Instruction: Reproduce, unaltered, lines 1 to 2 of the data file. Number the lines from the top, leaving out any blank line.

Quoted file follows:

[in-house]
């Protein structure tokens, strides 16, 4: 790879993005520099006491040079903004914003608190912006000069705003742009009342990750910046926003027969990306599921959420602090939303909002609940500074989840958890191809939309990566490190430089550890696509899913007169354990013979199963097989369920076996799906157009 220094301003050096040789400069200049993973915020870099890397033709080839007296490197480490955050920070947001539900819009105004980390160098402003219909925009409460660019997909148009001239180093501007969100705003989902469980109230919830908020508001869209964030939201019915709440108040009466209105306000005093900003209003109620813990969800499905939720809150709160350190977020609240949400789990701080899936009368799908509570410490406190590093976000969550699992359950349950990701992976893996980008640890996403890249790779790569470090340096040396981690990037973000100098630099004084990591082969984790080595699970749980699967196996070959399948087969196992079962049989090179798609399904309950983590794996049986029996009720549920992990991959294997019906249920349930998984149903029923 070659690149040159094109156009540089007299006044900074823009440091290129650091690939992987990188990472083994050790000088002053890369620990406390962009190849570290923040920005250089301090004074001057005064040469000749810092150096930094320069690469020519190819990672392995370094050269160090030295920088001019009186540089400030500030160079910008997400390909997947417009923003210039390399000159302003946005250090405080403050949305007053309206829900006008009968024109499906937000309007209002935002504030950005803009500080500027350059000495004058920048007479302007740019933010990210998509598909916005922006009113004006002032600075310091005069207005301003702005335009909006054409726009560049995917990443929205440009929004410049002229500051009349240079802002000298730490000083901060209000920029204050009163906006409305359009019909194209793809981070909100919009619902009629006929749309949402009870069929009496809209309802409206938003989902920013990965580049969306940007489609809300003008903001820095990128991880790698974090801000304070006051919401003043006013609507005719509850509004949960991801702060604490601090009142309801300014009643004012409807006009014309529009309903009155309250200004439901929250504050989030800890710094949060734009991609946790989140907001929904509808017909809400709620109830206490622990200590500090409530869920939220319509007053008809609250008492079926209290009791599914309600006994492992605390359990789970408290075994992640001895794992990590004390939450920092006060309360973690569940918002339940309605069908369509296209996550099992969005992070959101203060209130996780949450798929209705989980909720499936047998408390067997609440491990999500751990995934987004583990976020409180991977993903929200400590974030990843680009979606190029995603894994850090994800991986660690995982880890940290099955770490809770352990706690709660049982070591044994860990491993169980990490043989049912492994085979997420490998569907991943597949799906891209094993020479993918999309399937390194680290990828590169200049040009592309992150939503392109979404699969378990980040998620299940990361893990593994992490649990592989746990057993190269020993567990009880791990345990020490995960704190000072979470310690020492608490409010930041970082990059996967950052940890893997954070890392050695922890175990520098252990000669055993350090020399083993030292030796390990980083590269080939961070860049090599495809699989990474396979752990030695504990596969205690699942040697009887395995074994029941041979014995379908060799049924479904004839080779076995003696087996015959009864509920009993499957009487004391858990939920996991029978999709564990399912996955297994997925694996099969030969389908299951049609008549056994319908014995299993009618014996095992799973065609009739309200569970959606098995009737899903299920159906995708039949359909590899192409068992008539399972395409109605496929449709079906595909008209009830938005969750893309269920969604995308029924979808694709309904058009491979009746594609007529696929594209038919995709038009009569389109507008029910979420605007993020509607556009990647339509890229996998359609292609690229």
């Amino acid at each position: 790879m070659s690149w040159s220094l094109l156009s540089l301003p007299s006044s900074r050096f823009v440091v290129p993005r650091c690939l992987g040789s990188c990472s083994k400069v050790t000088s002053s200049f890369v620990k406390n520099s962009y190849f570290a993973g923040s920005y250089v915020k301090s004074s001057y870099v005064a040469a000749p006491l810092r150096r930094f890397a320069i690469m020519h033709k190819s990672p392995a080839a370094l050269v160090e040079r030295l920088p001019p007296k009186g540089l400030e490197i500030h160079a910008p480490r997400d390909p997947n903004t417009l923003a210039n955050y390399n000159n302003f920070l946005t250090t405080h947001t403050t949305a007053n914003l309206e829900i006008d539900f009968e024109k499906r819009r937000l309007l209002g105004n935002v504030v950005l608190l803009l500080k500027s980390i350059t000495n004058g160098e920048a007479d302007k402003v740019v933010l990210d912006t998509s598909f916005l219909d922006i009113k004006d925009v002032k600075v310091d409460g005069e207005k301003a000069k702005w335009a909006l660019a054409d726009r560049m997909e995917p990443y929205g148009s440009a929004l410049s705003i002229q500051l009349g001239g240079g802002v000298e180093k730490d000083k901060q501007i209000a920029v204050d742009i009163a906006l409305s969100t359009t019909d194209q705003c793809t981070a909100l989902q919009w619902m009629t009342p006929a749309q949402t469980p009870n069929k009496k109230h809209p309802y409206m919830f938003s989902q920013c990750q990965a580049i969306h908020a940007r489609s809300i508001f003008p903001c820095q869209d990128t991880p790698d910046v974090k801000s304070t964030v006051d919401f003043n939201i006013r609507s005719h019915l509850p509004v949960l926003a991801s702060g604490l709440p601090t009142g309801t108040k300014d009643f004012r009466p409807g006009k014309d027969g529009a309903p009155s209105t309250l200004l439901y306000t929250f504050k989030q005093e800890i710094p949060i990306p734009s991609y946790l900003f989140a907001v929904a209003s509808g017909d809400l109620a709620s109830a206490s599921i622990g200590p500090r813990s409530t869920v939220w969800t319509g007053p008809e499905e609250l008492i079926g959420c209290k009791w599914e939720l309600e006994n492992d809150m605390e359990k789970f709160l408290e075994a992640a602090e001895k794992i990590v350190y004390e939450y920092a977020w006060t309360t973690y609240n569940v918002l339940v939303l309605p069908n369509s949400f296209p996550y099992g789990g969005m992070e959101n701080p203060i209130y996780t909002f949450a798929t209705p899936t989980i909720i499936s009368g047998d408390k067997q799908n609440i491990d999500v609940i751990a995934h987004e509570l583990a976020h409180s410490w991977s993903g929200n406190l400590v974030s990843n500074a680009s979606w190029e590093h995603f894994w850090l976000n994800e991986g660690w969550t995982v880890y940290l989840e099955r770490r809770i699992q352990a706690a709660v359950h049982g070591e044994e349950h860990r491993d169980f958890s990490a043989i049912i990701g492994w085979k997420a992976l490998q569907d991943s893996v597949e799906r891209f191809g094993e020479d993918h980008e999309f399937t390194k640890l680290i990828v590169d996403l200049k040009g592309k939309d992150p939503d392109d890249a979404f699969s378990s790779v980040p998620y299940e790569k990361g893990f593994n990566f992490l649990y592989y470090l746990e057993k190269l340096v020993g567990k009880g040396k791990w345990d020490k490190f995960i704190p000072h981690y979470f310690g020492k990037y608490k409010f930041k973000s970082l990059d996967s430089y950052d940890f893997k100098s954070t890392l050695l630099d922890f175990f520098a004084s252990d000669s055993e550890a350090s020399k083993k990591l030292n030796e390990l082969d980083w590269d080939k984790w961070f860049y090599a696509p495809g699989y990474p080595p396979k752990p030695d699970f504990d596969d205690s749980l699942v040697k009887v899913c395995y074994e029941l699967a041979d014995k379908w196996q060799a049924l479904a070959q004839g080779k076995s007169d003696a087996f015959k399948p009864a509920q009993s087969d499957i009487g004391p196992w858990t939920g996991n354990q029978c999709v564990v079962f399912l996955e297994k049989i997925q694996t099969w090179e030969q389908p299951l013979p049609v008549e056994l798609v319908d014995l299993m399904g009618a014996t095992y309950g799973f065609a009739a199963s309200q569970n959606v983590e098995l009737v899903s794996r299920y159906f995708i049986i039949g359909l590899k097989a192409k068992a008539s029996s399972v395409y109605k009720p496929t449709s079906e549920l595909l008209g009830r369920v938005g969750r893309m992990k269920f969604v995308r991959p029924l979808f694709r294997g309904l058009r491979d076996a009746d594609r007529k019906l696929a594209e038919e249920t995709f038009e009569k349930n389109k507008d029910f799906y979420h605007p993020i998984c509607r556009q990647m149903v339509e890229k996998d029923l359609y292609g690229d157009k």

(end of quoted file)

[in-house]
């Protein structure tokens, strides 16, 4: 790879993005520099006491040079903004914003608190912006000069705003742009009342990750910046926003027969990306599921959420602090939303909002609940500074989840958890191809939309990566490190430089550890696509899913007169354990013979199963097989369920076996799906157009 220094301003050096040789400069200049993973915020870099890397033709080839007296490197480490955050920070947001539900819009105004980390160098402003219909925009409460660019997909148009001239180093501007969100705003989902469980109230919830908020508001869209964030939201019915709440108040009466209105306000005093900003209003109620813990969800499905939720809150709160350190977020609240949400789990701080899936009368799908509570410490406190590093976000969550699992359950349950990701992976893996980008640890996403890249790779790569470090340096040396981690990037973000100098630099004084990591082969984790080595699970749980699967196996070959399948087969196992079962049989090179798609399904309950983590794996049986029996009720549920992990991959294997019906249920349930998984149903029923 070659690149040159094109156009540089007299006044900074823009440091290129650091690939992987990188990472083994050790000088002053890369620990406390962009190849570290923040920005250089301090004074001057005064040469000749810092150096930094320069690469020519190819990672392995370094050269160090030295920088001019009186540089400030500030160079910008997400390909997947417009923003210039390399000159302003946005250090405080403050949305007053309206829900006008009968024109499906937000309007209002935002504030950005803009500080500027350059000495004058920048007479302007740019933010990210998509598909916005922006009113004006002032600075310091005069207005301003702005335009909006054409726009560049995917990443929205440009929004410049002229500051009349240079802002000298730490000083901060209000920029204050009163906006409305359009019909194209793809981070909100919009619902009629006929749309949402009870069929009496809209309802409206938003989902920013990965580049969306940007489609809300003008903001820095990128991880790698974090801000304070006051919401003043006013609507005719509850509004949960991801702060604490601090009142309801300014009643004012409807006009014309529009309903009155309250200004439901929250504050989030800890710094949060734009991609946790989140907001929904509808017909809400709620109830206490622990200590500090409530869920939220319509007053008809609250008492079926209290009791599914309600006994492992605390359990789970408290075994992640001895794992990590004390939450920092006060309360973690569940918002339940309605069908369509296209996550099992969005992070959101203060209130996780949450798929209705989980909720499936047998408390067997609440491990999500751990995934987004583990976020409180991977993903929200400590974030990843680009979606190029995603894994850090994800991986660690995982880890940290099955770490809770352990706690709660049982070591044994860990491993169980990490043989049912492994085979997420490998569907991943597949799906891209094993020479993918999309399937390194680290990828590169200049040009592309992150939503392109979404699969378990980040998620299940990361893990593994992490649990592989746990057993190269020993567990009880791990345990020490995960704190000072979470310690020492608490409010930041970082990059996967950052940890893997954070890392050695922890175990520098252990000669055993350090020399083993030292030796390990980083590269080939961070860049090599495809699989990474396979752990030695504990596969205690699942040697009887395995074994029941041979014995379908060799049924479904004839080779076995003696087996015959009864509920009993499957009487004391858990939920996991029978999709564990399912996955297994997925694996099969030969389908299951049609008549056994319908014995299993009618014996095992799973065609009739309200569970959606098995009737899903299920159906995708039949359909590899192409068992008539399972395409109605496929449709079906595909008209009830938005969750893309269920969604995308029924979808694709309904058009491979009746594609007529696929594209038919995709038009009569389109507008029910979420605007993020509607556009990647339509890229996998359609292609690229």